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Renewable Energy

National Transmission Projects Could Bring Over A Million Jobs

Raivis Razgals

If there is any downside to the nation fully investing in a future built on renewable energy sources, job loss certainly wouldn’t be one of them. It is no secret that the current administration has been working intensely on a nationwide expansion of clean energy projects as part of the widely publicized federal infrastructure bill. All this effort has successfully kept sustainability at the forefront of public discourse, with a wide variety of studies conducted by different institutions over the viability of renewables. One study speaks to the immense potential for job growth that could come out of a large-scale federal commitment to developing an infrastructure for renewable energy. 

The report, released by the Americans for a Clean Energy Grid in April of this year, outlines 22 projects for constructing high-voltage transmission lines across the country. The projects, which would span entire regions of the United States, are ‘shovel ready,’ meaning the private companies involved in the construction have plans ready to go in terms of resource allocation but have stalled in anticipation of specific federal policy changes. 

Image courtesy of Jeriden Villegas

The changes include the passage of a tax credit for project investment, streamlining and expediting of the permit process, and an unnamed level of federal investment in the projects. If the required policy arrangements are made, the commencement of these projects would increase nationwide renewable energy capacity by 60,000 megawatts and result in a 50 percent rise in American solar and wind power generation. On top of this, the economic impact would be immediate– as many as 1.2 million jobs would be created, mainly manufacturing and construction jobs that would take place on American soil.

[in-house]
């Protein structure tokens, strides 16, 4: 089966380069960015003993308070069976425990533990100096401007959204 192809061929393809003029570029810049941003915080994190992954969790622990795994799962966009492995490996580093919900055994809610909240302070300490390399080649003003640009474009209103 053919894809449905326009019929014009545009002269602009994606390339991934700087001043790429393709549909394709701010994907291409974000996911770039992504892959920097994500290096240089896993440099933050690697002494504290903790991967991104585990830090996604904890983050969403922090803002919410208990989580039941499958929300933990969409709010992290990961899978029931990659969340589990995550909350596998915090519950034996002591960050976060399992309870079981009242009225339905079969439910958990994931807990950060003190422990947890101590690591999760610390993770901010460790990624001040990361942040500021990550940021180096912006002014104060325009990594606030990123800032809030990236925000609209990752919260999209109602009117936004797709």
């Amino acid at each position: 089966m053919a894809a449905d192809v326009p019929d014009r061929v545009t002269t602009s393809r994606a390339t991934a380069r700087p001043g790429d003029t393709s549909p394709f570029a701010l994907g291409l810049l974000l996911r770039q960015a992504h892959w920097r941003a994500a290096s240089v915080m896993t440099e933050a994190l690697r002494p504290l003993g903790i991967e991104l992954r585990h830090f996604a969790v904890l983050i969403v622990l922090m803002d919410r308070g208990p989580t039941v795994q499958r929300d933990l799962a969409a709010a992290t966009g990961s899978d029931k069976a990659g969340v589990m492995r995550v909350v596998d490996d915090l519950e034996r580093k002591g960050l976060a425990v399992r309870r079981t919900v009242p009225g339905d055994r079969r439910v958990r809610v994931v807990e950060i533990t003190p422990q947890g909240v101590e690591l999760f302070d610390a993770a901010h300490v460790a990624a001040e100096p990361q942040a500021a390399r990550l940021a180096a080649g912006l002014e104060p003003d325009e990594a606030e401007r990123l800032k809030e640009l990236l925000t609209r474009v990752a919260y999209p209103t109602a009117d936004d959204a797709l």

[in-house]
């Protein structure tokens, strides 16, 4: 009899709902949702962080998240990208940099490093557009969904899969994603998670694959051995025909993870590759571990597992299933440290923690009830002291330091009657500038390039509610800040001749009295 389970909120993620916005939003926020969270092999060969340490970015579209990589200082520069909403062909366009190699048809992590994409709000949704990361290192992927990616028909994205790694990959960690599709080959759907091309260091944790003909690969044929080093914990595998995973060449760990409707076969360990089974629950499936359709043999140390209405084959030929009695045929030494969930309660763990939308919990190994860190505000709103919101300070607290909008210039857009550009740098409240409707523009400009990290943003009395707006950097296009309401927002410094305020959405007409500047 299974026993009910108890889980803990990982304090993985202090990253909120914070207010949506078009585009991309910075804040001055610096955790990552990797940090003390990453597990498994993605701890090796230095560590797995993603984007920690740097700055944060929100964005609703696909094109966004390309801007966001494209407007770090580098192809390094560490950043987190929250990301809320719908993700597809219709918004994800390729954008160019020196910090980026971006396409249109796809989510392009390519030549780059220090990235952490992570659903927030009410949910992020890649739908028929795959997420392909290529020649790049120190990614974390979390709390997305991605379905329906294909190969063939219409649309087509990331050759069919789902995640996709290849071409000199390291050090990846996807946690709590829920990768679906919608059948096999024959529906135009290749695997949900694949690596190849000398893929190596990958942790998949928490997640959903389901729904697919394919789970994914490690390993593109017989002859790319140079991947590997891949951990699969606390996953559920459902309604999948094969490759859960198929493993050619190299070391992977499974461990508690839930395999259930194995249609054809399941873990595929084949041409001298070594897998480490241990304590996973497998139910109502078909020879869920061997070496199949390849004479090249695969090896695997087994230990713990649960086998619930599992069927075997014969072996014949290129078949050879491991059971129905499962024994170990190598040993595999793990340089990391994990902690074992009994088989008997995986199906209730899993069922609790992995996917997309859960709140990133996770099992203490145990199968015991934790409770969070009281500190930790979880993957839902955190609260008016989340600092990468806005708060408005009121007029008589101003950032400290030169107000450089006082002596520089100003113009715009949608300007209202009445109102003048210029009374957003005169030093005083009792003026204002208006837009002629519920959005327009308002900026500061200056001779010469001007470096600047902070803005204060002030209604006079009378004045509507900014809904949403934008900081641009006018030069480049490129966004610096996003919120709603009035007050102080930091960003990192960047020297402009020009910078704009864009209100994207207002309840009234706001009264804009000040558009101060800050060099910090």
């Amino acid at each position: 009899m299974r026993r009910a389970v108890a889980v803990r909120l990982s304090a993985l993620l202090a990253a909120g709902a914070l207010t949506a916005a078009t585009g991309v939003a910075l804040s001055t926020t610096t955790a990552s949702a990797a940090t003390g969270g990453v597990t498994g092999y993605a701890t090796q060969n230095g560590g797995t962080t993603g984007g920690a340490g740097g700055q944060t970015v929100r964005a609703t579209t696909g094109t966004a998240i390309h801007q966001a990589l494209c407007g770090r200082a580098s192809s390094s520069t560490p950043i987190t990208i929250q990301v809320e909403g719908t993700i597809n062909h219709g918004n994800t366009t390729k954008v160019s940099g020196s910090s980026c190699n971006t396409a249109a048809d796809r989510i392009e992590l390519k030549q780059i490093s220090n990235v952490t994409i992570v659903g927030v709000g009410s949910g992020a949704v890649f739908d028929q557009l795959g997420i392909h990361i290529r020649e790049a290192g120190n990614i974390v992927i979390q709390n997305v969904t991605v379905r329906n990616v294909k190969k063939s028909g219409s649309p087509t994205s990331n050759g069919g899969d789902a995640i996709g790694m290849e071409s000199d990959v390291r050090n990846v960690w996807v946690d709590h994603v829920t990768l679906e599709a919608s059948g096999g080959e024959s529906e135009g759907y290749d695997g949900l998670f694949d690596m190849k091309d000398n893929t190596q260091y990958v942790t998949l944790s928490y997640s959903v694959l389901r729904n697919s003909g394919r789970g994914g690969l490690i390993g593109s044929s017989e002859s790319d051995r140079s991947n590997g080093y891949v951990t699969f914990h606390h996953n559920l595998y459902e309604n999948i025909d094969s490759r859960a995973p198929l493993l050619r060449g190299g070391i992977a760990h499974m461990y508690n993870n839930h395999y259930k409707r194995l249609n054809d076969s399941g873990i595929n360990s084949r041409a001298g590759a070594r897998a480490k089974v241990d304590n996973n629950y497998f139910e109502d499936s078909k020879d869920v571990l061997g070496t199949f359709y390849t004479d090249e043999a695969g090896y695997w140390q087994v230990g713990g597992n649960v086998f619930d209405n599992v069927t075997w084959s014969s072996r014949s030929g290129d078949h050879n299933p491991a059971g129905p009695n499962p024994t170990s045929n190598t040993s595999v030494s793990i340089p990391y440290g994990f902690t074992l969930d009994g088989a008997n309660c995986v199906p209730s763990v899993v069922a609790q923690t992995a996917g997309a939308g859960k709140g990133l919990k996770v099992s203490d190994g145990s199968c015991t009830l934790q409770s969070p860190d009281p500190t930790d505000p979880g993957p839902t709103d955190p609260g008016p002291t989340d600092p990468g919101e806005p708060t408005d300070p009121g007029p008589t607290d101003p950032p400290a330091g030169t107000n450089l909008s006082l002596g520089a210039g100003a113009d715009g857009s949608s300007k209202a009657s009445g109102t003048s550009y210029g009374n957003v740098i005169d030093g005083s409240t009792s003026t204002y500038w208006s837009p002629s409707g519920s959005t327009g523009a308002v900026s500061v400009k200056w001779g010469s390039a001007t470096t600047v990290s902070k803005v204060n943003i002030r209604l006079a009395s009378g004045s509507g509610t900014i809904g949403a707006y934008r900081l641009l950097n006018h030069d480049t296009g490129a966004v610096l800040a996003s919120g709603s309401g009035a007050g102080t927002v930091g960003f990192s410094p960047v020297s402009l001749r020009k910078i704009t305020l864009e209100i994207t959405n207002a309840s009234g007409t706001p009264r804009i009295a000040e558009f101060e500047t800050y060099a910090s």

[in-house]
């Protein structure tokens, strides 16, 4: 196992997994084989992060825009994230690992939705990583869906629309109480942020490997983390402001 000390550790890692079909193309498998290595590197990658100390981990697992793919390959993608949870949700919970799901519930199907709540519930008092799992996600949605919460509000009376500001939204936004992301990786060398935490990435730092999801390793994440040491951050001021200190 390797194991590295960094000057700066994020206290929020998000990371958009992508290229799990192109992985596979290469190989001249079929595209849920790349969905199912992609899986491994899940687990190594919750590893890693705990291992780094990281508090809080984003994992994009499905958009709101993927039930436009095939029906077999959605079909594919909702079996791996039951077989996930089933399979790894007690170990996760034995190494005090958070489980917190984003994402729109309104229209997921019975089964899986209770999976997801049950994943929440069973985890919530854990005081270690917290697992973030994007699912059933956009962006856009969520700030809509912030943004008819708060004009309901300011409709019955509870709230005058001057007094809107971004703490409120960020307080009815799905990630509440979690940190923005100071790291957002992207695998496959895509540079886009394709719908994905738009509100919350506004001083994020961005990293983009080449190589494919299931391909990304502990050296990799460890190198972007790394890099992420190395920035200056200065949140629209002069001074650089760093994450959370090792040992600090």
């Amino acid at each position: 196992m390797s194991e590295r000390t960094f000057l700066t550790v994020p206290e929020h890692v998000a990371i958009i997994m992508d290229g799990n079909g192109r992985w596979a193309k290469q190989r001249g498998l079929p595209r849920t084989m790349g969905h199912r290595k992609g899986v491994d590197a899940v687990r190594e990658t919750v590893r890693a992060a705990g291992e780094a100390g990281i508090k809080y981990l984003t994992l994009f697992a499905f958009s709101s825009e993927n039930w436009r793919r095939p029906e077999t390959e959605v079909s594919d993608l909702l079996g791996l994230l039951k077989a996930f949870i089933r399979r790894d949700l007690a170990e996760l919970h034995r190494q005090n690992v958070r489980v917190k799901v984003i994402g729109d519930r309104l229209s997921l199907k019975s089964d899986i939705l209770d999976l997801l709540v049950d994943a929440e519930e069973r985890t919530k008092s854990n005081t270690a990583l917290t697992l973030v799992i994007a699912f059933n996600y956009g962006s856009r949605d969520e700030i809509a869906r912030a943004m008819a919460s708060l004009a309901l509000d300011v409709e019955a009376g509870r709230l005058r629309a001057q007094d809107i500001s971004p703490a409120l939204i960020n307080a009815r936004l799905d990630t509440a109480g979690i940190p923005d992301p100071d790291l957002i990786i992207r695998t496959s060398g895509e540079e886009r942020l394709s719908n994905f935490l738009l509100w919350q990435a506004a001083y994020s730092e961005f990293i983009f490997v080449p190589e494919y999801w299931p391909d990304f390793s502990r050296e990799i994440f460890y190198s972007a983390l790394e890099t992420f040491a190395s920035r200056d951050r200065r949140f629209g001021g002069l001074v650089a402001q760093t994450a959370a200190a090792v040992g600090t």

Industry hopefuls argue that, much like many of the massive infrastructural developments that needed to take place for the country to move forward over the past two centuries, these projects will serve as the backbone for a low-unemployment future. “Just like the federal interstate highway system helped drive the growth of the American economy in the last half of the 20th Century, an interstate electricity transmission system is needed to power the American economy into the 21st Century,” says Michael Goggin, who works as lead author and vice president of energy sector consulting firm Grid Strategies LLC. It can also be seen as a matter of public safety, as Goggin went on to point out that a more resilient power grid could prevent massive shutdowns like those seen in Texas from happening in the future. 

Image courtesy of Jerry Zhang

In many circles, it is seen as somewhat inevitable for these projects to take place in the near future. The fact is that, regardless of how certain lawmakers may currently feel about the state of energy in the United States, the renewables transition is more of a ‘when’ than an ‘if’– and for that transition to happen, it is a simple necessity for transmission lines to be upgraded to keep up with energy demand. “Expanding and upgrading our outdated transmission system… is an incredible economic opportunity for our nation,” says American Council on Renewable Energy CEO Gregory Wetstone, who maintains a sense of hope that the transmission projects will remain a part of the federal infrastructure bill. “With smart transmission policies in place, we can put Americans back to work in good-paying jobs building a more reliable, efficient, and carbon-free grid.”

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